“And they had viewed themselves in their own carnal state, even less than the dust of the earth. And they all cried aloud with one voice, saying: O have mercy, and apply the atoning blood of Christ that we may receive forgiveness of our sins, and our hearts may be purified; for we believe in Jesus Christ, the Son of God, who created heaven and earth, and all things; who shall come down among the children of men.
“And it came to pass that after they had spoken these words the Spirit of the Lord came upon them, and they were filled with joy, having received a remission of their sins, and having peace of conscience, because of the exceeding faith which they had in Jesus Christ who should come, according to the words which king Benjamin had spoken unto them.” (Mosiah 4:1–3.)
This joy and peace of conscience which comes to one who has received a remission of his sins is graphically portrayed in the account Alma gives to his son, Helaman, of his conversion.
Alma said: “I went about with the sons of Mosiah, seeking to destroy the church of God; but behold, God sent his holy angel to stop [me on] the way.
“And behold, he spake unto [me], as [if] it were the voice of thunder, and the whole earth did tremble beneath [my] feet; and [I] fell to the earth, for the fear of the Lord came upon [me].
“But behold, the voice said unto me: Arise. And I arose and stood up, and beheld the angel.
“And he said unto me: If thou wilt of thyself be destroyed, seek no more to destroy the church of God.”
And Alma says, “And it came to pass that I fell to the earth; and it was for the space of three days and three nights that I could not open my mouth, neither had I the use of my limbs.
“And the angel spake more things unto me, which were heard by my brethren, but I did not hear them; for when I heard the words—If thou wilt be destroyed of thyself, seek no more to destroy the church of God—I was struck with such great fear and amazement lest perhaps I should be destroyed, that I fell to the earth and I did hear no more.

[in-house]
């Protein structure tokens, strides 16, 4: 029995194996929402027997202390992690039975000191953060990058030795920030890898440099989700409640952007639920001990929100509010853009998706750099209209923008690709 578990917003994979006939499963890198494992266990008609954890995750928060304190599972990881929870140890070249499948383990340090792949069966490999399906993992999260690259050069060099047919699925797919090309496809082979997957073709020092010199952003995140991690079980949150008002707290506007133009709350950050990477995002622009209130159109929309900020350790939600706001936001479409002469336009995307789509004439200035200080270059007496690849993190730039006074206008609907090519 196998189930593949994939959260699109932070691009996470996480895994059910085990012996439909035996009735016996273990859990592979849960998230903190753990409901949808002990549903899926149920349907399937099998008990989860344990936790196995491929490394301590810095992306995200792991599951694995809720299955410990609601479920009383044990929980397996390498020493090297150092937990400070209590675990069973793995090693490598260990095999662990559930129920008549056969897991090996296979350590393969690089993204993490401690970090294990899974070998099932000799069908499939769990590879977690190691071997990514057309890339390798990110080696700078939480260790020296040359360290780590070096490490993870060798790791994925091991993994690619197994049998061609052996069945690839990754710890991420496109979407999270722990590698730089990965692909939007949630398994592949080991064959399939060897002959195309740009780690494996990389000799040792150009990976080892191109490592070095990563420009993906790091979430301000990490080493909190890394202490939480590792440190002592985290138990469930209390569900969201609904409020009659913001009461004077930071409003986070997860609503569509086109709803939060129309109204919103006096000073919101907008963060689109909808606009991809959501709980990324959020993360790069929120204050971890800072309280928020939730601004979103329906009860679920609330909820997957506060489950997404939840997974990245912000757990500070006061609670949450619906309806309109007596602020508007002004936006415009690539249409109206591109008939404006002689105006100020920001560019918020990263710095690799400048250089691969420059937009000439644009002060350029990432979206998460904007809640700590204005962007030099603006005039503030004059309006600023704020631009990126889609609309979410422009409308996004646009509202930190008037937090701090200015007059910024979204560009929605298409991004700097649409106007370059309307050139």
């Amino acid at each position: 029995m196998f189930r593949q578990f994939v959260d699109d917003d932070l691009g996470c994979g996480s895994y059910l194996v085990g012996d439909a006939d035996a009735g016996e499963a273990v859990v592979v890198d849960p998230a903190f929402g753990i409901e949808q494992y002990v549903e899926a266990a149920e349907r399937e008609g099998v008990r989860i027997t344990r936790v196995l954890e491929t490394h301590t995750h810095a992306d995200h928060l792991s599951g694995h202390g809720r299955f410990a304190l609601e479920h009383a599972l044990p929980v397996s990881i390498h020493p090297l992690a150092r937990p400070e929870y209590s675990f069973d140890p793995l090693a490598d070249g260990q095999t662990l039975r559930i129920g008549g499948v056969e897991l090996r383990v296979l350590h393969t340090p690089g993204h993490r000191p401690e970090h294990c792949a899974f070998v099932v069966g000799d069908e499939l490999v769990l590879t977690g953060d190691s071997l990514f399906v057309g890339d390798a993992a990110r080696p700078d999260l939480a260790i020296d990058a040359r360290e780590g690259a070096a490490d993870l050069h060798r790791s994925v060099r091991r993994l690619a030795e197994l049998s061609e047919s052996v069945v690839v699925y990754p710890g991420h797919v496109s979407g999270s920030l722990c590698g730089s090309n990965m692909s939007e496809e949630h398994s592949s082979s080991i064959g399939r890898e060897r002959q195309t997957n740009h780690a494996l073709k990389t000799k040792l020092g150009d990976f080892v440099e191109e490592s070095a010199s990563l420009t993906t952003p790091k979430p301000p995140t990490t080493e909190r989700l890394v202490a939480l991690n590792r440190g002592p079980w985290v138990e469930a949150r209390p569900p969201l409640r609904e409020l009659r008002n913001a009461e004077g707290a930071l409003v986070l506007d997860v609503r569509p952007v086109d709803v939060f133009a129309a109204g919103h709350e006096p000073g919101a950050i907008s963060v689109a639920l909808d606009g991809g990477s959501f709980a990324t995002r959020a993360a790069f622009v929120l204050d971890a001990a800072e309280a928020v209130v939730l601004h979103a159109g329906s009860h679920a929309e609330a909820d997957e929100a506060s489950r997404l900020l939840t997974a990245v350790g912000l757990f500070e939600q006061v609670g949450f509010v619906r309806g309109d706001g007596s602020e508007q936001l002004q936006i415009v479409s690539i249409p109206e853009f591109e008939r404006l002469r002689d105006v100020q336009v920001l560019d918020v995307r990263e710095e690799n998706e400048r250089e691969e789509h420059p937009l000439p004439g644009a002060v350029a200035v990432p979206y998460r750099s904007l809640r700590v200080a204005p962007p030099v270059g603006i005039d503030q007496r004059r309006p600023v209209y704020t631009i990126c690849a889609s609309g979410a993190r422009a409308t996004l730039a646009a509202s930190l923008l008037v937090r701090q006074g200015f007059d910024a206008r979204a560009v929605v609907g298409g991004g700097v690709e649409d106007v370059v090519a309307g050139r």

“But I was racked with eternal torment, for my soul was harrowed up to the greatest degree and racked with all my sins.
“Yea, I did remember all my sins and iniquities, for which I was tormented with the pains of hell; yea, I saw that I had rebelled against my God, and that I had not kept his holy commandments.
“Yea, and I had murdered many of his children, or rather led them away unto destruction; yea, and in fine so great had been my iniquities, that the very thought of coming into the presence of my God did rack my soul with inexpressible horror.
“Oh, thought I, that I could be banished and become extinct both soul and body, that I might not be brought to stand in the presence of my God, to be judged of my deeds.
“And now, for three days and for three nights was I racked, even with the pains of a damned soul.
“And it came to pass that as I was thus racked with torment, while I was harrowed up by the memory of my many sins, behold, I remembered also to have heard my father prophesy unto the people concerning the coming of one Jesus Christ, a Son of God, to atone for the sins of the world.
“Now, as my mind caught hold upon this thought, I cried within my heart: O Jesus, thou Son of God, have mercy on me, who am in the gall of bitterness, and am encircled about by the everlasting chains of death.
“And now, behold, when I thought this, I could remember my pains no more; yea, I was harrowed up by the memory of my sins no more.
“And oh, what joy, and what marvelous light I did behold; yea, my soul was filled with joy as exceeding as was my pain!
“Yea, I say unto you, my son, that there could be nothing so exquisite and so bitter as were my pains. Yea, and again I say unto you, my son, that on the other hand, there can be nothing so exquisite and sweet as was my joy.” (Alma 36:6–21.)
To these witnesses I add my testimony that repentance brings to the soul who has faith in the Lord Jesus Christ and his gospel forgiveness, with the attendant blessings of “peace” and “rest.”
Come unto me, all ye that labour and are heavy laden [pleaded Jesus], and I will give you rest.
“Take my yoke upon you, and learn of me; for I am meek and lowly in heart: and ye shall find rest unto your souls.
“For my yoke is easy, and my burden is light.” (Matt. 11:28–30.)
That we may all, through repentance and by enduring to the end, obtain that rest, I humbly plead and pray, in the name of Jesus Christ, amen.